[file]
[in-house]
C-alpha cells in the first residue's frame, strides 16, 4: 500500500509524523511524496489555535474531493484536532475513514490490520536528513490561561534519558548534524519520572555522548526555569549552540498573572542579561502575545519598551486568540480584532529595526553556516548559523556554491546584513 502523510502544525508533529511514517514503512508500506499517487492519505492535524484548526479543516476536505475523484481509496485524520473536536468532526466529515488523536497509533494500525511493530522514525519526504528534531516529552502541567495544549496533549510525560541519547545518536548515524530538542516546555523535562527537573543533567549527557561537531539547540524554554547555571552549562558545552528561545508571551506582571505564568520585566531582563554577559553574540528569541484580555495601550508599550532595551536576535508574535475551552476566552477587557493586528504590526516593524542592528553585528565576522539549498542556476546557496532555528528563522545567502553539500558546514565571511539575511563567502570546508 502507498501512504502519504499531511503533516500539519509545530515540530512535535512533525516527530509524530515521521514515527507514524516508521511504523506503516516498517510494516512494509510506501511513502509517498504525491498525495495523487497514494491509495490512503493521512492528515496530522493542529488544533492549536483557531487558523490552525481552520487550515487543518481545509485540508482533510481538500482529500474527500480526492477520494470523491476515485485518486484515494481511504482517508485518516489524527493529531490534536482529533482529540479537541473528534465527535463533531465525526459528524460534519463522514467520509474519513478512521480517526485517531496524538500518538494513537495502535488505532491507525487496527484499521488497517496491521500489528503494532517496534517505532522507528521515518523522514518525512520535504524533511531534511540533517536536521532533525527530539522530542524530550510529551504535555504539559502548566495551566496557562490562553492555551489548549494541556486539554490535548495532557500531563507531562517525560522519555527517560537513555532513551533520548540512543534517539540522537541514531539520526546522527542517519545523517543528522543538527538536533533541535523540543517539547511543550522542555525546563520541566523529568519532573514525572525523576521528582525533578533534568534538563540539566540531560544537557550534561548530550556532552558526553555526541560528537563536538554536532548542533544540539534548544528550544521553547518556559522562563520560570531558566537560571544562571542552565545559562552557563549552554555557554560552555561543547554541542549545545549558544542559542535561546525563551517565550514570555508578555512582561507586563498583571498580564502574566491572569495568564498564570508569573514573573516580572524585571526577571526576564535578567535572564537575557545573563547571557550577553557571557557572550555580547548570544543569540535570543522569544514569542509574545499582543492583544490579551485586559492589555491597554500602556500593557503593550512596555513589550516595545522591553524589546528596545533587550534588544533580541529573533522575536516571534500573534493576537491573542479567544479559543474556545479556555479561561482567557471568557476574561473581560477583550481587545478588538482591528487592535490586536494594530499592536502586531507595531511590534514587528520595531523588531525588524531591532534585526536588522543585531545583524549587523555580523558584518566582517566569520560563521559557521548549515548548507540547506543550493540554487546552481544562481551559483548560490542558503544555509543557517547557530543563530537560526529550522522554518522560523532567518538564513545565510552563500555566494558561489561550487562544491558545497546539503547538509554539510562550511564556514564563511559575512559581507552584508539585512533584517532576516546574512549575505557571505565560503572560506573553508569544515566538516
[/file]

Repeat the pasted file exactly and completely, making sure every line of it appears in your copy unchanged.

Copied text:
[in-house]
C-alpha cells in the first residue's frame, strides 16, 4: 500500500509524523511524496489555535474531493484536532475513514490490520536528513490561561534519558548534524519520572555522548526555569549552540498573572542579561502575545519598551486568540480584532529595526553556516548559523556554491546584513 502523510502544525508533529511514517514503512508500506499517487492519505492535524484548526479543516476536505475523484481509496485524520473536536468532526466529515488523536497509533494500525511493530522514525519526504528534531516529552502541567495544549496533549510525560541519547545518536548515524530538542516546555523535562527537573543533567549527557561537531539547540524554554547555571552549562558545552528561545508571551506582571505564568520585566531582563554577559553574540528569541484580555495601550508599550532595551536576535508574535475551552476566552477587557493586528504590526516593524542592528553585528565576522539549498542556476546557496532555528528563522545567502553539500558546514565571511539575511563567502570546508 502507498501512504502519504499531511503533516500539519509545530515540530512535535512533525516527530509524530515521521514515527507514524516508521511504523506503516516498517510494516512494509510506501511513502509517498504525491498525495495523487497514494491509495490512503493521512492528515496530522493542529488544533492549536483557531487558523490552525481552520487550515487543518481545509485540508482533510481538500482529500474527500480526492477520494470523491476515485485518486484515494481511504482517508485518516489524527493529531490534536482529533482529540479537541473528534465527535463533531465525526459528524460534519463522514467520509474519513478512521480517526485517531496524538500518538494513537495502535488505532491507525487496527484499521488497517496491521500489528503494532517496534517505532522507528521515518523522514518525512520535504524533511531534511540533517536536521532533525527530539522530542524530550510529551504535555504539559502548566495551566496557562490562553492555551489548549494541556486539554490535548495532557500531563507531562517525560522519555527517560537513555532513551533520548540512543534517539540522537541514531539520526546522527542517519545523517543528522543538527538536533533541535523540543517539547511543550522542555525546563520541566523529568519532573514525572525523576521528582525533578533534568534538563540539566540531560544537557550534561548530550556532552558526553555526541560528537563536538554536532548542533544540539534548544528550544521553547518556559522562563520560570531558566537560571544562571542552565545559562552557563549552554555557554560552555561543547554541542549545545549558544542559542535561546525563551517565550514570555508578555512582561507586563498583571498580564502574566491572569495568564498564570508569573514573573516580572524585571526577571526576564535578567535572564537575557545573563547571557550577553557571557557572550555580547548570544543569540535570543522569544514569542509574545499582543492583544490579551485586559492589555491597554500602556500593557503593550512596555513589550516595545522591553524589546528596545533587550534588544533580541529573533522575536516571534500573534493576537491573542479567544479559543474556545479556555479561561482567557471568557476574561473581560477583550481587545478588538482591528487592535490586536494594530499592536502586531507595531511590534514587528520595531523588531525588524531591532534585526536588522543585531545583524549587523555580523558584518566582517566569520560563521559557521548549515548548507540547506543550493540554487546552481544562481551559483548560490542558503544555509543557517547557530543563530537560526529550522522554518522560523532567518538564513545565510552563500555566494558561489561550487562544491558545497546539503547538509554539510562550511564556514564563511559575512559581507552584508539585512533584517532576516546574512549575505557571505565560503572560506573553508569544515566538516